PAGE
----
"When Conroy showed up, she locked the door, and that's when he fired the two shots at the door," he said. "She did the only thing possible, and that is she took the cordless phone and ran for safety inside the house. She was trying to make contact with someone to save her. She had just established contact with the 911 center before she lost her life."
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On Wednesday, April 20, every Phoenixville Area Middle School and PAHS student in attendance went to one of several assemblies designed to help with bereavement.
About 50 PAHS students received individual counseling from a pool of all the district counselors, crisis intervention specialists and psychologists.
Many students had inscribed messages on a pair of large posters at the high school's entrance, with the intent to turn their thoughts and feelings over one day to the family of their fallen classmate.
MacNeil was a 10th-grader at PAHS, where she was a member of the Key Club and yearbook committee.
She graduated from Holy Family School in Phoenixville, where she played on the field hockey team.
MacNeil was born and raised in Phoenixville, the daughter of Caroline (Ryan) Conroy of Phoenixville and Alan MacNeil of Wayne.
She was a member of St. Ann Catholic Church, where she was an Altar Server.
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More than 600 family members, friends, classmates and mourners gathered Monday morning, April 25, at St. Ann Catholic Chapel to remember the life of MacNeil.
The hourlong funeral Mass, officiated by Father John J. Newns, drew a standing-room-only crowd who came to say good-bye to MacNeil.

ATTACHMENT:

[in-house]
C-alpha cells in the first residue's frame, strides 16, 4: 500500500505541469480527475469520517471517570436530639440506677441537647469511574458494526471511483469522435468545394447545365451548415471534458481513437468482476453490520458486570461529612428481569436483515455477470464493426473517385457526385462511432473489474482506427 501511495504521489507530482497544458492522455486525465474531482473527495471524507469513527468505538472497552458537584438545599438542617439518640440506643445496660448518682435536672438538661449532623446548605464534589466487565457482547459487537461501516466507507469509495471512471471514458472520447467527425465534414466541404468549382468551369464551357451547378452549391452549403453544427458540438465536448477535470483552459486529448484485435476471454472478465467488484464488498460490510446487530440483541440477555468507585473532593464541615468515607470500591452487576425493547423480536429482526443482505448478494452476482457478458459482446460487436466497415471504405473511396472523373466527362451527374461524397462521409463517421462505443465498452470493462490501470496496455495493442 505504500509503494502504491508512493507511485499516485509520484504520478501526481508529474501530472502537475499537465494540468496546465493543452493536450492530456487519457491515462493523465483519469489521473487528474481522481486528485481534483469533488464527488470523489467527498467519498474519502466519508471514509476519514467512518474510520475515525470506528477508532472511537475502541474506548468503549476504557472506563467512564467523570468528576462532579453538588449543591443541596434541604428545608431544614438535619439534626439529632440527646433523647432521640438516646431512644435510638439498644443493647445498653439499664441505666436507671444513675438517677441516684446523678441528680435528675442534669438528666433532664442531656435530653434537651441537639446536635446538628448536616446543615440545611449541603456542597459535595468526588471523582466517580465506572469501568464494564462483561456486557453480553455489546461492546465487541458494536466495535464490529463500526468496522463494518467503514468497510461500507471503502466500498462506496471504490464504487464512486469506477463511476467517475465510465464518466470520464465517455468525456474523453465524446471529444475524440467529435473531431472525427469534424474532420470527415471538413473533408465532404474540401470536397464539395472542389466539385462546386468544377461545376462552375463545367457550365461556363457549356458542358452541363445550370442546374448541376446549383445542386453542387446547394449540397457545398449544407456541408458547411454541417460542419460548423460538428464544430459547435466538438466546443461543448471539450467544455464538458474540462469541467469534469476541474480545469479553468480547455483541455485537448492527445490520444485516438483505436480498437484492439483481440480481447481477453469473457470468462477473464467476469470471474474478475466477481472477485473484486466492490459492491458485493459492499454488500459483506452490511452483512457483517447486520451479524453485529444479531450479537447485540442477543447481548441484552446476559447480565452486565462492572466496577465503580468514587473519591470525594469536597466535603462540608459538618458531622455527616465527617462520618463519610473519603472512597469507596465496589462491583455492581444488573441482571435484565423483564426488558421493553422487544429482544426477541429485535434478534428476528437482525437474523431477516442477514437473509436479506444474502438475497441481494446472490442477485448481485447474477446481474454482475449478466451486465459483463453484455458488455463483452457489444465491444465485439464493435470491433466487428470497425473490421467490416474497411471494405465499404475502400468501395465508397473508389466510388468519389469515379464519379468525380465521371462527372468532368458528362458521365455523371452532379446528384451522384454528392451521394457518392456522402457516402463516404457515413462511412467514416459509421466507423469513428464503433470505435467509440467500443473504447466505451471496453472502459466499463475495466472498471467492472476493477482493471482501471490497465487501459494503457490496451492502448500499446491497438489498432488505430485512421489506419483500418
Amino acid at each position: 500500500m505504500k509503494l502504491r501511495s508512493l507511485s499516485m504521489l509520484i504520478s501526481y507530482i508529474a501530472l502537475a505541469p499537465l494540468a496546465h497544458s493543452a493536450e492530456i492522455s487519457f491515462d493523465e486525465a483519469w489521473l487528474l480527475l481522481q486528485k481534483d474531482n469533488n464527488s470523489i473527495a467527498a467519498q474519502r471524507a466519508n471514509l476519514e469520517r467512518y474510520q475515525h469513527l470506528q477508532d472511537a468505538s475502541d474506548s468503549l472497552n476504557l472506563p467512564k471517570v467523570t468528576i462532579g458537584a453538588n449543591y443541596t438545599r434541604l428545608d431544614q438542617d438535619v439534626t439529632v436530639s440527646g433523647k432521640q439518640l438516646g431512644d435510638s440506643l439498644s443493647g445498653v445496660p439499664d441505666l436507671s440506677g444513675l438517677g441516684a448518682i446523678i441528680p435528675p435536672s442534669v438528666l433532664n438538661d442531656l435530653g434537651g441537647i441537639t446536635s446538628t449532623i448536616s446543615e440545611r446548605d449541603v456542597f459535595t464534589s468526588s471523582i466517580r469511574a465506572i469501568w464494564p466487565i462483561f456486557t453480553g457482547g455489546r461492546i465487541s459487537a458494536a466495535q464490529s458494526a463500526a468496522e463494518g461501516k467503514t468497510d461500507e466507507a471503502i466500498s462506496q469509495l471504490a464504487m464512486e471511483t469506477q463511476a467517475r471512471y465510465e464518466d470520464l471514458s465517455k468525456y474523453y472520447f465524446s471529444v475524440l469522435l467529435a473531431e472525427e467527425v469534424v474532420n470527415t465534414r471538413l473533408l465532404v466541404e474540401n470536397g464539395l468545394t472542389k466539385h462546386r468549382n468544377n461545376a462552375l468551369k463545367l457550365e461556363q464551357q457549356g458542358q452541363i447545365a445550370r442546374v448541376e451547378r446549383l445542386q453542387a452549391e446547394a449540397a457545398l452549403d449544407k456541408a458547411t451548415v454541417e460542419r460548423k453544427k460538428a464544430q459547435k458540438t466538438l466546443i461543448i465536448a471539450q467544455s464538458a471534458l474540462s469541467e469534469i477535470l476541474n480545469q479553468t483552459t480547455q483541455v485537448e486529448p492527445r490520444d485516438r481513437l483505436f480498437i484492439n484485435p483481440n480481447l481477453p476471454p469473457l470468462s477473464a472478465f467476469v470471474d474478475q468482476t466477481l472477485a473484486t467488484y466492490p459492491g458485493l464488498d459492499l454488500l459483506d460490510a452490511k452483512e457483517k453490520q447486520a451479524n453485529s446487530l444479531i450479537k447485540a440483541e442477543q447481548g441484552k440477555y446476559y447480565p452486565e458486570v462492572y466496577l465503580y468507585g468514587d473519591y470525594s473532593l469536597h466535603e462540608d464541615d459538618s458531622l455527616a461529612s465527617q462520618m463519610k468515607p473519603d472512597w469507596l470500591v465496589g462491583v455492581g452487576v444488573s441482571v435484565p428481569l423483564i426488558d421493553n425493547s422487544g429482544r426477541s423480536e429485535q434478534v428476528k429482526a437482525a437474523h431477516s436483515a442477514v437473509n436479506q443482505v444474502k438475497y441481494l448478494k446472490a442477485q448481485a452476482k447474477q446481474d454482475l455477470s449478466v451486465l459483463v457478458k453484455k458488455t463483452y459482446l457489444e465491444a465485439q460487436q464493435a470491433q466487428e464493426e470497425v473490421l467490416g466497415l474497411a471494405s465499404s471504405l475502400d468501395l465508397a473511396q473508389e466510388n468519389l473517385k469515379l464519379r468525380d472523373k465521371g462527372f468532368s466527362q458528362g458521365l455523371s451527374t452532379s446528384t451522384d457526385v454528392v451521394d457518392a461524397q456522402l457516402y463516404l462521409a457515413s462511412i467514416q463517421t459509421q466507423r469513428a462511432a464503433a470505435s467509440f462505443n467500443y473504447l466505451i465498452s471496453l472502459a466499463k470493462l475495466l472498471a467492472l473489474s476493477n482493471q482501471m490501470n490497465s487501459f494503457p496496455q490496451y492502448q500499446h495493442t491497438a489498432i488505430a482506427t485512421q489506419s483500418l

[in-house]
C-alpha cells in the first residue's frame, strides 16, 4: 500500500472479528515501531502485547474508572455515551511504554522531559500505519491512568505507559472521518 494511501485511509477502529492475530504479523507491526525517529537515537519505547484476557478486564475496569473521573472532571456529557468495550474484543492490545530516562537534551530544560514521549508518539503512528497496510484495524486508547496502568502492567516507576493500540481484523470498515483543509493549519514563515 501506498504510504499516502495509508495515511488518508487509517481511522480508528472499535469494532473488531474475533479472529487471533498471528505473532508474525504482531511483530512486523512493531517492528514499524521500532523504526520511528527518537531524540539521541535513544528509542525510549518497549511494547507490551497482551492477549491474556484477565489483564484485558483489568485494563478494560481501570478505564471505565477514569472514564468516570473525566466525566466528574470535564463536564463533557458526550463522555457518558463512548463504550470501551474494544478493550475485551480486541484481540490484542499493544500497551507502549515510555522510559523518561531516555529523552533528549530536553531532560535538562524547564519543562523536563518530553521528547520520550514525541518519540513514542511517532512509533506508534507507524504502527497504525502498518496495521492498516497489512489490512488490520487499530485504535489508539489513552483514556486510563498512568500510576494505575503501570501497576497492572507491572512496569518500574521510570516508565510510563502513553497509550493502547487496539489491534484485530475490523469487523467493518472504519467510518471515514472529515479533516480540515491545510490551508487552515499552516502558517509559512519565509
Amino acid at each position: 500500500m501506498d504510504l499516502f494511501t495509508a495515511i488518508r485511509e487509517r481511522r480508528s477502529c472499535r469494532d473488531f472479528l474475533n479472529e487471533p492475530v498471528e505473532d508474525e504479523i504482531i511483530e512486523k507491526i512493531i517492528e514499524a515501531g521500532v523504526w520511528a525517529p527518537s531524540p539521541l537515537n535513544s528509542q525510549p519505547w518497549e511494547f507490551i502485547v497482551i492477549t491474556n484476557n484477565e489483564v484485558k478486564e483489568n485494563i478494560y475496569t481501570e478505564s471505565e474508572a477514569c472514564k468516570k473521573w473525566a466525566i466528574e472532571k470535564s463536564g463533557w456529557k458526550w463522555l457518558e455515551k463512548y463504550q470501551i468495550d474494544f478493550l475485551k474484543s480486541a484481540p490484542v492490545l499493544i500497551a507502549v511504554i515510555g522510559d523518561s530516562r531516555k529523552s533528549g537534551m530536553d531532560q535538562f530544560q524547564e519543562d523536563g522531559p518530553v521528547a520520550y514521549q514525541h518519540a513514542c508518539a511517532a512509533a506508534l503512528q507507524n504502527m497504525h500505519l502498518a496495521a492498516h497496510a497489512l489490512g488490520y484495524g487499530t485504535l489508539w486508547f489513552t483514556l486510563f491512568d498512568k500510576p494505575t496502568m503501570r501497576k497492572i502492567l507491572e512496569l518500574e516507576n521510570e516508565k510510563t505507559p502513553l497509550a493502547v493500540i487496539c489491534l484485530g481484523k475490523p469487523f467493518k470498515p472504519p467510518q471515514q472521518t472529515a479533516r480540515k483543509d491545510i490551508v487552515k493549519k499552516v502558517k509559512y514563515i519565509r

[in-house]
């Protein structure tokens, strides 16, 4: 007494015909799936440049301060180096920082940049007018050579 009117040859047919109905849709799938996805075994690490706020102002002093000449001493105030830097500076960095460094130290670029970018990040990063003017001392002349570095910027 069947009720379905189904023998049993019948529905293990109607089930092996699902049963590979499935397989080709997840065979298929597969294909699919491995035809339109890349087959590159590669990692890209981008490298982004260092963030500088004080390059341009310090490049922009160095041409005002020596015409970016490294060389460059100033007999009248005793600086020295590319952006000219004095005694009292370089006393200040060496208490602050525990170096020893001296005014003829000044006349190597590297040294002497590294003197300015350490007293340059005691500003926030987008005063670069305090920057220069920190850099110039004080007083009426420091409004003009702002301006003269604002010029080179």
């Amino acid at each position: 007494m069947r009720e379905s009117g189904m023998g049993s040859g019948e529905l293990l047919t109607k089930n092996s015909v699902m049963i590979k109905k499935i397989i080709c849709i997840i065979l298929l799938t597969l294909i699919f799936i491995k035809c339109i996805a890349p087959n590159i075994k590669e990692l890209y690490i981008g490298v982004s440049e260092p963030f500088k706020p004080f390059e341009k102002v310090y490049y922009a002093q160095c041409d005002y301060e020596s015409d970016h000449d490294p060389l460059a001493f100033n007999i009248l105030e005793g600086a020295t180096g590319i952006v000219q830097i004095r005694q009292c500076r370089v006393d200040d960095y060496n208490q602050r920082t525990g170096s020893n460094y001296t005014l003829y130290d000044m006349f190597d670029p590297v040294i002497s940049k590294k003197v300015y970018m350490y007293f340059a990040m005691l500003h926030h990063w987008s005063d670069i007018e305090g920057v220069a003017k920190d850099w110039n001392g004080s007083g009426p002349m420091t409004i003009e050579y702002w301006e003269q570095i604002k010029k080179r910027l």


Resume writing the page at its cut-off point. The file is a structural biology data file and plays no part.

Among the people to speak during the hour-long funeral mass was MacNeil's best friend, Stephanie Fuga.
With a great deal of composure, Fuga spoke of the many memories she had with MacNeil, including the times spent in and out of school, the numerous phone calls, and the past New Year's Eve party at MacNeil's house.
"We hung out and played games that night," said Fuga. "We had a great time."
She said that MacNeil was excited about planning a Cinco De Mayo party, and that invitations had been mailed out already.
Also remembering the 10th-grade student from Phoenixville Area High School was her history teacher, Hank Coyne.
He said that he was called into the principal's office that Thursday, and was asked to speak on behalf of the school.
"She was an excellent honor student. There were times when I'd say to her, 'MacNeil, you're going down,' and she'd reply, 'Go for it.' She was always involved in class, and excellent at debate," said Coyne.
It was a homework assignment for Coyne's History Class, on the Korean War, that MacNeil was working on right before the time of her death.
"I'll find it difficult from now on when we approach the Korean War during 9th period History," said Coyne.
Gary Johnson, who was asked to speak on behalf of the family, read a verse titled, "Angels," and spoke about MacNeil.
"Alana is certainly in a much better place now," said Johnson. "She was loved by so many, and she'll be missed by so many more."
Following the Mass, the funeral procession made their way to St. Ann Cemetery, Phoenixville.
One of the mourners, Gina Trader, fought back tears as she spoke of MacNeil.
"This is truly sad to lose someone so young," said Trader. "She had a lot of life ahead of her, and now she's gone."
Memorial contributions may be sent to the Alana Mary MacNeil Memorial Fund, c/o Phoenixville Federal Bank & Trust, 120 Main Street, P.O. Box 708, Phoenixville, Pa. 19460.